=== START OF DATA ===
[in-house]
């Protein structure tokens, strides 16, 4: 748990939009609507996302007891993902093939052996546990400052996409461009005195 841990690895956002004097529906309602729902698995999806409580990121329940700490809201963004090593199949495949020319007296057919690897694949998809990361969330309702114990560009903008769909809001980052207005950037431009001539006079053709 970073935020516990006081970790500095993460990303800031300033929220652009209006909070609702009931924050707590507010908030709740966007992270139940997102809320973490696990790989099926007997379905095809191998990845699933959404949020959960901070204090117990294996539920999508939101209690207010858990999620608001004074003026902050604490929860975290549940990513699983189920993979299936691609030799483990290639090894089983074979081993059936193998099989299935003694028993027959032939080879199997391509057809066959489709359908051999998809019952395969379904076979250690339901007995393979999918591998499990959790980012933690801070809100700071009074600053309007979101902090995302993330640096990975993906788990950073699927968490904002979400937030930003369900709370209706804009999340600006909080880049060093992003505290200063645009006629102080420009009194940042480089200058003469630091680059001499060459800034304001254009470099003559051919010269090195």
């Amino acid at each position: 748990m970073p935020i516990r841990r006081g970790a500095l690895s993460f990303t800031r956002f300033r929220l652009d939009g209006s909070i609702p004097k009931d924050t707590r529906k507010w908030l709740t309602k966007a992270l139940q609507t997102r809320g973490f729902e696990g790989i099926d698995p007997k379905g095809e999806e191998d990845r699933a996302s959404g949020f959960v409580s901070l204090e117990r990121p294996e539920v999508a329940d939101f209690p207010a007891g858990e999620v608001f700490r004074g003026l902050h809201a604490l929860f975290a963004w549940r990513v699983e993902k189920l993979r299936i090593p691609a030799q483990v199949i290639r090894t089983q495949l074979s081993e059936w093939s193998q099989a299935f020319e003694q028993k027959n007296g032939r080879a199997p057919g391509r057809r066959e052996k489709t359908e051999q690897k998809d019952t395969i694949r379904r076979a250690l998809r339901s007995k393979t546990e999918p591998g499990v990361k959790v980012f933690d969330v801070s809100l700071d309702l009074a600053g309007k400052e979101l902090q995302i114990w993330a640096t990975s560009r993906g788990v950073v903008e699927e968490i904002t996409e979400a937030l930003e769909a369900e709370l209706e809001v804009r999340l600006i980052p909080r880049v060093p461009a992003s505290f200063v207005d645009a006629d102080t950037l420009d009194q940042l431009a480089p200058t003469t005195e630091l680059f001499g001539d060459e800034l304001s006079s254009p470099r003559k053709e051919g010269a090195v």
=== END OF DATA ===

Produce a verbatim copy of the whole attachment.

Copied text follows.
[in-house]
């Protein structure tokens, strides 16, 4: 748990939009609507996302007891993902093939052996546990400052996409461009005195 841990690895956002004097529906309602729902698995999806409580990121329940700490809201963004090593199949495949020319007296057919690897694949998809990361969330309702114990560009903008769909809001980052207005950037431009001539006079053709 970073935020516990006081970790500095993460990303800031300033929220652009209006909070609702009931924050707590507010908030709740966007992270139940997102809320973490696990790989099926007997379905095809191998990845699933959404949020959960901070204090117990294996539920999508939101209690207010858990999620608001004074003026902050604490929860975290549940990513699983189920993979299936691609030799483990290639090894089983074979081993059936193998099989299935003694028993027959032939080879199997391509057809066959489709359908051999998809019952395969379904076979250690339901007995393979999918591998499990959790980012933690801070809100700071009074600053309007979101902090995302993330640096990975993906788990950073699927968490904002979400937030930003369900709370209706804009999340600006909080880049060093992003505290200063645009006629102080420009009194940042480089200058003469630091680059001499060459800034304001254009470099003559051919010269090195």
């Amino acid at each position: 748990m970073p935020i516990r841990r006081g970790a500095l690895s993460f990303t800031r956002f300033r929220l652009d939009g209006s909070i609702p004097k009931d924050t707590r529906k507010w908030l709740t309602k966007a992270l139940q609507t997102r809320g973490f729902e696990g790989i099926d698995p007997k379905g095809e999806e191998d990845r699933a996302s959404g949020f959960v409580s901070l204090e117990r990121p294996e539920v999508a329940d939101f209690p207010a007891g858990e999620v608001f700490r004074g003026l902050h809201a604490l929860f975290a963004w549940r990513v699983e993902k189920l993979r299936i090593p691609a030799q483990v199949i290639r090894t089983q495949l074979s081993e059936w093939s193998q099989a299935f020319e003694q028993k027959n007296g032939r080879a199997p057919g391509r057809r066959e052996k489709t359908e051999q690897k998809d019952t395969i694949r379904r076979a250690l998809r339901s007995k393979t546990e999918p591998g499990v990361k959790v980012f933690d969330v801070s809100l700071d309702l009074a600053g309007k400052e979101l902090q995302i114990w993330a640096t990975s560009r993906g788990v950073v903008e699927e968490i904002t996409e979400a937030l930003e769909a369900e709370l209706e809001v804009r999340l600006i980052p909080r880049v060093p461009a992003s505290f200063v207005d645009a006629d102080t950037l420009d009194q940042l431009a480089p200058t003469t005195e630091l680059f001499g001539d060459e800034l304001s006079s254009p470099r003559k053709e051919g010269a090195v």